Twitch to Pull Out of South Korean Market Citing Expensive Network Fees


Twitch, a popular video service, is halting its operations in South Korea due to high network fees, leading to a decline in video quality and user complaints.

Twitch’s Decision to Leave South Korea

Twitch, the popular video service, has announced its decision to shut down its operations in South Korea due to what its CEO, Dan Clancy, called ‘prohibitively expensive’ network fees. Clancy mentioned that the network fees in South Korea were 10 times higher than in most other markets, leading to the difficult decision to withdraw from the country on Feb. 27, 2024.

Impact on Users and Competition

In an effort to reduce costs, Twitch downgraded the video quality in South Korea from 1080p to 720p in September 2022, which was met with dissatisfaction from South Korean users. Additionally, South Korean streamers were blocked from uploading video-on-demand content, prompting many users to switch to alternative platforms such as YouTube and local streaming sites like Afreeca TV. Furthermore, the competition in the South Korean market was expected to intensify with the reported plans of Naver, the largest domestic internet company, to launch live streaming services for online video game leagues.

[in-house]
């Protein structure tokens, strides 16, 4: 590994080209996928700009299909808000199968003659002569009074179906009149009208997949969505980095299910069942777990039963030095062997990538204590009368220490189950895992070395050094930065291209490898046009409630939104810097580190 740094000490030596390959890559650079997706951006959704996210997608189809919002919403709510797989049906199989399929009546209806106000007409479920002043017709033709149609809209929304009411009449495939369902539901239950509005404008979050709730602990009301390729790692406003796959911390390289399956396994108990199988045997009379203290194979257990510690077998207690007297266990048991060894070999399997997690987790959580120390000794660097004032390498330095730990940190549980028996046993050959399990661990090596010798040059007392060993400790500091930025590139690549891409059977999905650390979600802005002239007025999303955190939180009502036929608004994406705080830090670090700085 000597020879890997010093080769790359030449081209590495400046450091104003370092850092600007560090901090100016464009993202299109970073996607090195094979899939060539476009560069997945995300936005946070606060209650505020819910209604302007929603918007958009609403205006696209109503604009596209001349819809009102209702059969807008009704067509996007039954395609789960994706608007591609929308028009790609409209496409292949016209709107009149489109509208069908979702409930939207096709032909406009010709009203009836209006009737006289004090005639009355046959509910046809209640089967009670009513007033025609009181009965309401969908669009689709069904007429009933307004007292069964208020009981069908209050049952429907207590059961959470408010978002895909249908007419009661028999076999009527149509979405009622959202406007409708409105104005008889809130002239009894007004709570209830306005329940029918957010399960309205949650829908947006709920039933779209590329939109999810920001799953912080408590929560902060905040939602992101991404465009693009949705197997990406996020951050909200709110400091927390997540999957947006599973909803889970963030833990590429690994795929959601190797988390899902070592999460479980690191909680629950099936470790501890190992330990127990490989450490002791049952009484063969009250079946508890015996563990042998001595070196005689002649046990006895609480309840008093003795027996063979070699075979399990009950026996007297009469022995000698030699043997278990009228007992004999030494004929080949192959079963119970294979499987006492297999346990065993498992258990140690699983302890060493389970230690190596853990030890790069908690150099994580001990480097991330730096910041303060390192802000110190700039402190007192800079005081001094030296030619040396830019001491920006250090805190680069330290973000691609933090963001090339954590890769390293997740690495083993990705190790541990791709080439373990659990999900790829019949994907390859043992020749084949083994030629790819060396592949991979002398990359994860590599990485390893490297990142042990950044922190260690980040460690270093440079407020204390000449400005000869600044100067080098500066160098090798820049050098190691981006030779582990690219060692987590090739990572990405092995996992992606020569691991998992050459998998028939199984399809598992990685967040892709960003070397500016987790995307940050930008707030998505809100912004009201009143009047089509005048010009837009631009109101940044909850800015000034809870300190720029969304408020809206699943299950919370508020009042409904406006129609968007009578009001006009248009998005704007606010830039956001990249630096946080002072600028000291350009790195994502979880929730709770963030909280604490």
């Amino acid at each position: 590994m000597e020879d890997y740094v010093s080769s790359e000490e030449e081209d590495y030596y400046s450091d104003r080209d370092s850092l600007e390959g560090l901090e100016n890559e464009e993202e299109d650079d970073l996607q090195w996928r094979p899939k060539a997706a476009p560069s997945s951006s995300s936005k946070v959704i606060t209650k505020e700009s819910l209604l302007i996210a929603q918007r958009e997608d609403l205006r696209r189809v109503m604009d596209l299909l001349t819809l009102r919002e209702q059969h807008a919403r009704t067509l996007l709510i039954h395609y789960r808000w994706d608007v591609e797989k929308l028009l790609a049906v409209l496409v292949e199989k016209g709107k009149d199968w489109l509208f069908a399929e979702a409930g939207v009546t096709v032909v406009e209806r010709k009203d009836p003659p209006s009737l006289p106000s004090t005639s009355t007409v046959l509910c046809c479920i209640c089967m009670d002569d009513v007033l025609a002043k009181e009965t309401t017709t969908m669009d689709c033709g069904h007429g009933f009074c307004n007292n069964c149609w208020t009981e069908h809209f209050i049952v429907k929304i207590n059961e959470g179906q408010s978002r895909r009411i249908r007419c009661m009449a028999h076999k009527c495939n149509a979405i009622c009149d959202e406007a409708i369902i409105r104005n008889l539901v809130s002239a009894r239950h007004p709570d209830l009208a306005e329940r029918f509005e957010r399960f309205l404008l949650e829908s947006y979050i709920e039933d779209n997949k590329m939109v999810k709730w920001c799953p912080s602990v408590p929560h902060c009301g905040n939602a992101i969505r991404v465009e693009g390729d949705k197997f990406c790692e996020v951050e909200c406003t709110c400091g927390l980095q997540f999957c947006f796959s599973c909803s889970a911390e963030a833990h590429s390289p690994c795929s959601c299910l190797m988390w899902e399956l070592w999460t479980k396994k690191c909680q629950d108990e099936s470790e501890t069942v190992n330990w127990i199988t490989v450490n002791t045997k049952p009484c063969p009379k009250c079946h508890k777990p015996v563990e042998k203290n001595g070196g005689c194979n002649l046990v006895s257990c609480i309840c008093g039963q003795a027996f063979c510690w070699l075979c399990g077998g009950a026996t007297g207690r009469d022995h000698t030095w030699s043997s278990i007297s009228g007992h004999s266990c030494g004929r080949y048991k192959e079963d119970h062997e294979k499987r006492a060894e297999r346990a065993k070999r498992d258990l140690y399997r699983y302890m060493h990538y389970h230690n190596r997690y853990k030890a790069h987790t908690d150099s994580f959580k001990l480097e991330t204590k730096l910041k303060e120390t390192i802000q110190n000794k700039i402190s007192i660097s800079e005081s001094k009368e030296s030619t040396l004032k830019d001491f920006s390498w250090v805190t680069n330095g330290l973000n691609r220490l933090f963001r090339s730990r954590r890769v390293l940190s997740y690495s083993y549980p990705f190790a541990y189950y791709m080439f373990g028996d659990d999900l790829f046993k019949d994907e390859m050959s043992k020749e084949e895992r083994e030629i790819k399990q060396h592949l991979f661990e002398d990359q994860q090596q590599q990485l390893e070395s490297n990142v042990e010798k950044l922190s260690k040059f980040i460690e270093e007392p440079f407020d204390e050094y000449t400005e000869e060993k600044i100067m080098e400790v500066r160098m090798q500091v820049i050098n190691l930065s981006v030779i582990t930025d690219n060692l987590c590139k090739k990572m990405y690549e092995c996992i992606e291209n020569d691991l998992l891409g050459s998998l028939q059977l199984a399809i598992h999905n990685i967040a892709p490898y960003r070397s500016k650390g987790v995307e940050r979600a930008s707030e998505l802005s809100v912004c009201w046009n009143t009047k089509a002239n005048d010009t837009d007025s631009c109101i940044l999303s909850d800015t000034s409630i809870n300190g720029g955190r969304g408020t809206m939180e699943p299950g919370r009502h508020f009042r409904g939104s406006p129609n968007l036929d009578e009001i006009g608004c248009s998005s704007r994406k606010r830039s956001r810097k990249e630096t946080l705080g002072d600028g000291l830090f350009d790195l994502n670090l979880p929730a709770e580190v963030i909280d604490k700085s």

Challenges Faced by Twitch

The decision to withdraw from South Korea reflects the ongoing challenges faced by Twitch, as the company had previously announced layoffs and expressed concerns about its user and revenue growth. According to Clancy, Twitch had been operating at a substantial loss in Korea, making it untenable to continue business operations in the country.

Network Fee Disputes

The withdrawal from South Korea also sheds light on the disputes between global content providers and South Korean telecommunications companies regarding network fees. There have been ongoing conflicts involving companies like Netflix, Google, and South Korean internet providers over the high charges for network usage. However, the specific details of these negotiations, including the fees and settlements, are often confidential.

Industry Response

Jung Sang-wook, an official from the Korea Telecommunications Operators Association, expressed skepticism about Twitch’s claims regarding network fees, suggesting that the decision could be influenced by broader management issues rather than just the costs. The association had previously criticized Twitch for reducing video resolution, stating that it led to complaints from users to telecoms providers.